Jan C. Still Lugerforums banner

21 - 32 of 32 Posts

·
Registered
Joined
·
1,148 Posts
Here are more photos if anyone cares to give their opinion on grade
No two grading systems are alike. Here is where your gun would fall in the NRA Antique Grading. Fine-plus or Excellent-minus

EXCELLENT: All original parts; over 80% original finish; sharp lettering, numerals, and design on metal and wood; unmarred wood; fine bore.

FINE:
All original parts; over 30% original finish; sharp lettering, numerals, and design on metal and wood; minor marks in wood; good bore.
My own grading system would call it 60-70% finish with high point finish loss and moderate to heavy patina on grip straps. Stocks with worn points on checkering and some compression. Bore, unknown.

I would call it Good to Good-plus. It is not close to Fine-Excellent, IMO.

And after good pictures like you have provided, the market would settle a value all by itself.
 

·
Registered
Joined
·
1,179 Posts
The first block produced for the military each year prior to and during WW1 will not have a suffix letter; i.e., 1 ~ 10000 no suffix. The next block will be 1a ~ 10000a followed by b, c etc. There are exceptions as the first Lugers procured for military use prior to WW1 have commercial type numbering.

Prior to and during WW1, production for each year began with 1 ~ 10000 no suffix and continued through the alphabet until the end of the year was reached. At the beginning of the new year, it began once more with a no suffix run. At no time during WW1 production were all letters used.

Following WW1, 1920 & 1921 military and police pistols began each year with a no suffix block followed by suffixes a & b. As commercial production exceeded serial number 90000, it raised the concern that they may have to use six digit serial numbers which they did not want to do. Thus, at approximately 92000 commercial serial number, they began using a suffix letter for both military and commercial production. These are commonly known as "alphabet commercial" Lugers. While it is commonly accepted that combined production began at 2000i - the equivalent of 92000 if the suffix method was applied - Gortz & Sturgess note in chapter 10 that they believe the change began with serial number 1i as i block serial numbers as low as 74i have been noted. They also note that the entire i block was committed to commercial production.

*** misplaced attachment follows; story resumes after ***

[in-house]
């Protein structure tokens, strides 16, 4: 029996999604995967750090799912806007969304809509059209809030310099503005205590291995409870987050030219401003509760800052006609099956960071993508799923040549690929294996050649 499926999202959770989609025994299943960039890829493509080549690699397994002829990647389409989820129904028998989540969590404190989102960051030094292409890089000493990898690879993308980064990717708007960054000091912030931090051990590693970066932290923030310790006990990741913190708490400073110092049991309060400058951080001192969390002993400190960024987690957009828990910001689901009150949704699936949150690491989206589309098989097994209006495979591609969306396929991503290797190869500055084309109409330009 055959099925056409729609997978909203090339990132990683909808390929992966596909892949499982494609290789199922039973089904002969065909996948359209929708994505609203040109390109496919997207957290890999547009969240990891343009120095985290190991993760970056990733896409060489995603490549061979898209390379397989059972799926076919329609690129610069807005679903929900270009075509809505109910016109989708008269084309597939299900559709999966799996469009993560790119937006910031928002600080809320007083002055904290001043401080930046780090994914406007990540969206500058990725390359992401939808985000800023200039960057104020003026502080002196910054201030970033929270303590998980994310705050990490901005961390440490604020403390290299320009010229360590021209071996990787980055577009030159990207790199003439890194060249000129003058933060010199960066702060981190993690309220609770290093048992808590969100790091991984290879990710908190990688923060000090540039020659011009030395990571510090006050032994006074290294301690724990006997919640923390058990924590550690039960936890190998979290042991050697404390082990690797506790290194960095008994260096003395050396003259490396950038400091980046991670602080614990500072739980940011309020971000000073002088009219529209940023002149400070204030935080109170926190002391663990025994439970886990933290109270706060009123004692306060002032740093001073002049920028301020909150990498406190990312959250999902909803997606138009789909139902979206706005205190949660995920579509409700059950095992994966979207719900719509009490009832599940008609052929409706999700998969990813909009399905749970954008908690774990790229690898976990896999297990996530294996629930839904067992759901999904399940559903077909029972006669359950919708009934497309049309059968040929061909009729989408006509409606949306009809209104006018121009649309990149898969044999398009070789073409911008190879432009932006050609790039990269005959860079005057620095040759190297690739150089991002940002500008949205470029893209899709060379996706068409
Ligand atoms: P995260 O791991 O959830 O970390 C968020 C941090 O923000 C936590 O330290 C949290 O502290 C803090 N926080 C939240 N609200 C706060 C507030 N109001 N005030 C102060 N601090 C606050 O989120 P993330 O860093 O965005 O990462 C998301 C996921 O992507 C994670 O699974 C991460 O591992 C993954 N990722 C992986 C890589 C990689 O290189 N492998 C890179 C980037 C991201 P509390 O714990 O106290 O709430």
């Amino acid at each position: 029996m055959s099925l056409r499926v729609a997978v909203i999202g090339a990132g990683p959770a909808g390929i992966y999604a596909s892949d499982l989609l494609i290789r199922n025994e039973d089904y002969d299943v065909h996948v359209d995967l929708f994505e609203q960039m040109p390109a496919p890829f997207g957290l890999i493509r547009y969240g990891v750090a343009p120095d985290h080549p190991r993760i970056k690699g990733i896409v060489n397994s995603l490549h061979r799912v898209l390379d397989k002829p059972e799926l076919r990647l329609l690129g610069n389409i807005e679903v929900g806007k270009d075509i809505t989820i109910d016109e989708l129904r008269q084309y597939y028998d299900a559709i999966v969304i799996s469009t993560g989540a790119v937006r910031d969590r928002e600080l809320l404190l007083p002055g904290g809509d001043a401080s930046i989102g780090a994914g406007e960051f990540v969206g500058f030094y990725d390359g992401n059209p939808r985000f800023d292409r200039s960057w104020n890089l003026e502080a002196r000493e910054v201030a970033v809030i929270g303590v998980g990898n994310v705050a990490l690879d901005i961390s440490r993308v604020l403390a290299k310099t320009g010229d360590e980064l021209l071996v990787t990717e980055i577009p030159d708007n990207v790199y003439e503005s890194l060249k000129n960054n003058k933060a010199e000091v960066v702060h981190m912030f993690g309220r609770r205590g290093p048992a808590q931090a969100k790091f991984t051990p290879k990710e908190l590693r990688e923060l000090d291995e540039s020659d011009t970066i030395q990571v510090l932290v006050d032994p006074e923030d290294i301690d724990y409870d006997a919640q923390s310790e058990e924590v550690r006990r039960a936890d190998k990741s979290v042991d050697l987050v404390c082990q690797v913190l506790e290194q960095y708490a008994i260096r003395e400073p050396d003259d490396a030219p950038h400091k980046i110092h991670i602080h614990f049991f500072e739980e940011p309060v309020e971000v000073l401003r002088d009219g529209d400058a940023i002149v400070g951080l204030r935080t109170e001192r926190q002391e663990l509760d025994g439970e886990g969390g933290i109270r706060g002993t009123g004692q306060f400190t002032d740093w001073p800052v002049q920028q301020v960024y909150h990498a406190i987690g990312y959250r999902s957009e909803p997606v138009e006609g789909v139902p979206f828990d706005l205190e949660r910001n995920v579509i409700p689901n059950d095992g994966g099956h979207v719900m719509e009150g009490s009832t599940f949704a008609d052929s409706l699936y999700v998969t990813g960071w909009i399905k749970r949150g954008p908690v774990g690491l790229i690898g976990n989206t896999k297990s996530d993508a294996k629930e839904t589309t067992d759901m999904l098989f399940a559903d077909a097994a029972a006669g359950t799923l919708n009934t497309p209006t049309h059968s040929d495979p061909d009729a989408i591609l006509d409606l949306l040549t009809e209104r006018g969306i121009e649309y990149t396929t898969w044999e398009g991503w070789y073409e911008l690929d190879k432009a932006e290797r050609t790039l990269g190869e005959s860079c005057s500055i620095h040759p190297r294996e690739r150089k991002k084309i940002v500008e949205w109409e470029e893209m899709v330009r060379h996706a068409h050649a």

The alphabet production did not revert to a no suffix block at the beginning of each year but continued through the alphabet year after year. Mauser seems to have continued that practice when they began production.
 

·
Gold Bullet Member 2012
Joined
·
1,099 Posts
What about the numbers inside the sideplates in 1936? Like this Luger, my 1936 S/42 has no inside sideplate number.
 

·
Moderator
Joined
·
2,501 Posts
This plate is from my "G" date (1935). The number inside is in the same position that DWM put theirs. It might be in this position on your very early 1936 Luger. Later Mauser moved the position of the number to the flat portion of the inside. Note that my "G" date has been reblued. This one is stamped "12" inside (the "1" is very light) and corresponds to the first digits of the serial number +1.
 

Attachments

·
Moderator
Joined
·
2,501 Posts
By 1937, Mauser had started putting the number on the flat:

View attachment 634429

In this year, the number inside matched the first digit(s). In later years it was the first digit(s) plus 1.
 

·
Gld Bullet Member 2012
Joined
·
579 Posts
By 1937, Mauser had started putting the number on the flat:

In this year, the number inside matched the first digit(s). In later years it was the first digit(s) plus 1.
Marc - Not necessarily - I have an excellent 1936 with original finish and no number inside the sideplate, and I'm pretty sure the sideplate is original to the gun.
 

·
Registered
Joined
·
234 Posts
I currently own two 1936 Mauser Parabellums...

The grip panels look and fit snug as originals...neither set of grips are stamped to the Luger's last two serial number numerals...and both sideplates are stamped accordingly...(interior of sideplate)...

Edward
 

·
Registered
Joined
·
8 Posts
Discussion Starter #31
Thanks for all the comments
I learned a lot about my pistol and this knowledge has helped me to be able to enjoy it more
Shoedog
 

·
Copper Bullet Member
Joined
·
840 Posts
Here is another one with no numbers on the inside. Fit and finish of the sideplate look original to me. The fonts are very distinctive and match the rest of the gun.
Early 1937 S/42
 

Attachments

21 - 32 of 32 Posts
Top